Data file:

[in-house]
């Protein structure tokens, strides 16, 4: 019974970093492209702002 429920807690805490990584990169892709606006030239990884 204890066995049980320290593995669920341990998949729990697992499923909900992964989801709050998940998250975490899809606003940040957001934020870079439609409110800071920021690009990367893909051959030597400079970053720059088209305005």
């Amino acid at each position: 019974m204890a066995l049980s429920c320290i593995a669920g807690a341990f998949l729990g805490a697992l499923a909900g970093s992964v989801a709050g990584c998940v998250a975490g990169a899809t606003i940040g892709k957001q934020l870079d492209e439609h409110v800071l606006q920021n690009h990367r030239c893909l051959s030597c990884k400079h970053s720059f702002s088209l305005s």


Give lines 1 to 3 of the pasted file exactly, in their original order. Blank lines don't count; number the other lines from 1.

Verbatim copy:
[in-house]
């Protein structure tokens, strides 16, 4: 019974970093492209702002 429920807690805490990584990169892709606006030239990884 204890066995049980320290593995669920341990998949729990697992499923909900992964989801709050998940998250975490899809606003940040957001934020870079439609409110800071920021690009990367893909051959030597400079970053720059088209305005």
């Amino acid at each position: 019974m204890a066995l049980s429920c320290i593995a669920g807690a341990f998949l729990g805490a697992l499923a909900g970093s992964v989801a709050g990584c998940v998250a975490g990169a899809t606003i940040g892709k957001q934020l870079d492209e439609h409110v800071l606006q920021n690009h990367r030239c893909l051959s030597c990884k400079h970053s720059f702002s088209l305005s």